At the conclusion of the joint meeting, Via Cultus’s Professor Schreiner said his colleagues plan to more widely promote Crimean Tatar issues and also support the holding of the International Forum in 2014 on the restoration of the rights of the Crimean Tatars (https://qha.com.ua/obschestvennie-deyateli-germanii-posetili-medjlis-130537.html).
On September 27, Ali Khamzin, the head of external relations of the Mejlis, stated that the September 26 hearing in Brussels as well as Via Cultus’s September 29 visit to Crimea was a breakthrough for Crimean Tatars. Khamzin stated that if Ukraine integrates into the European Union, it will also have to fulfill its obligations regarding the restoration of Crimean Tatar social, political and national rights (https://qha.com.ua/hearings-in-the-ep-is-a-breakthrough-for-crimean-tatars-129546en.html).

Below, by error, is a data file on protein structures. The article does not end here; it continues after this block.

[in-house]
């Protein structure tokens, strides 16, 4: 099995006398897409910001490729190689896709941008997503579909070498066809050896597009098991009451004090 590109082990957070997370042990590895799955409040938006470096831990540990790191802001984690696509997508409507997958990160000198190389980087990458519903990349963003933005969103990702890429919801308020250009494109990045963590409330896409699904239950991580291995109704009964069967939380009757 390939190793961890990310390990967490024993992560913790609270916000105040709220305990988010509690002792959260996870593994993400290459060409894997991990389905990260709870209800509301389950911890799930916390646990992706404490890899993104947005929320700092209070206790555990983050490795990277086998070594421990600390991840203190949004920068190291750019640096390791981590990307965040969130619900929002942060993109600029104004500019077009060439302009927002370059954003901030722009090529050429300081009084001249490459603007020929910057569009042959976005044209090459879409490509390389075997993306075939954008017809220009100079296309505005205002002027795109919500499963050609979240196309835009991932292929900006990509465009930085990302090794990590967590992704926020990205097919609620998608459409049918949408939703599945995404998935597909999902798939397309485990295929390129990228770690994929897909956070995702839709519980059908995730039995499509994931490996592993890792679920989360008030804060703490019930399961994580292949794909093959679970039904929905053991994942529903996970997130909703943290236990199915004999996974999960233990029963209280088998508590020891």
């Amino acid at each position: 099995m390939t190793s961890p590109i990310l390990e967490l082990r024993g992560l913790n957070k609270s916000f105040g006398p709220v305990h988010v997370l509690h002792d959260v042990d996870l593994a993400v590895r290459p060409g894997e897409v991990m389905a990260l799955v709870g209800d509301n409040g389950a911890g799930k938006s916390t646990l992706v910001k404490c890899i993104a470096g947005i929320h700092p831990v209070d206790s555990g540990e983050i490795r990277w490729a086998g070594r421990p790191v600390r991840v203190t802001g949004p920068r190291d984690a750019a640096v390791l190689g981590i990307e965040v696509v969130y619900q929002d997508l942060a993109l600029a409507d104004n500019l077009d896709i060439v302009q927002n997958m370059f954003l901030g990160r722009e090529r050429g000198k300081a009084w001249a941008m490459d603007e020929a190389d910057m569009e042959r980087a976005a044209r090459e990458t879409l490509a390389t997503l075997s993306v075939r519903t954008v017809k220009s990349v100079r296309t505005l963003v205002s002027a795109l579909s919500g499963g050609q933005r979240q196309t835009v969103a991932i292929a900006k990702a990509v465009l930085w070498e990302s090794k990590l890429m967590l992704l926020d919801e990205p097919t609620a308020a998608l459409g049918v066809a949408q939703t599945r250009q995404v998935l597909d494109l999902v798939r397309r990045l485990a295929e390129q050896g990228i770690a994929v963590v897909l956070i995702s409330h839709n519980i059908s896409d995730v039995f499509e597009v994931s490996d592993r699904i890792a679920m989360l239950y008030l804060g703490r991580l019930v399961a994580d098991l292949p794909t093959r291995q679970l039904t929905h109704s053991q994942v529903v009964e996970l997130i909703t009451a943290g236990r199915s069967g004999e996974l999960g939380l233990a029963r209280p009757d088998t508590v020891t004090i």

Despite the Crimean and Ukrainian authorities’ negative stance toward the hosting of the long-awaited International Forum on Crimean Tatar rights, the Mejlis is clearly willing to step up its efforts to make sure it occurs. On October 7, the Crimean Tatar organization declared that with the support of the European Parliament, the Council of Europe, the OSCE, the UN Office of the High Commissioner for Refugees (UNHCR), as well as the embassies of EU member states and the United States, Canada and Turkey, they were determined to carry out the International Forum in March–April 2014. In this statement, the Mejlis also affirmed its support for Ukraine’s EU integration and welcomed the Ukrainian government and opposition’s joint efforts to prepare the necessary legal framework for the signing of the Association Agreement with the European Union during Eastern Partnership summit in Vilnius on November 28–29 (qtmm.org/, October 7).
Yet, regardless of the Mejlis’s high expectations, the political will of the Crimean and Ukrainian authorities needs to change within the next six months for the Forum to take place. If Ukraine signs the Association Agreement in November, there might be a chance for a political paradigm shift in Ukraine. But a failure to move forward with the EU-Ukraine Association Agreement for one reason or another may remove any incentives to clear the muddy waters between the Mejlis and the authorities.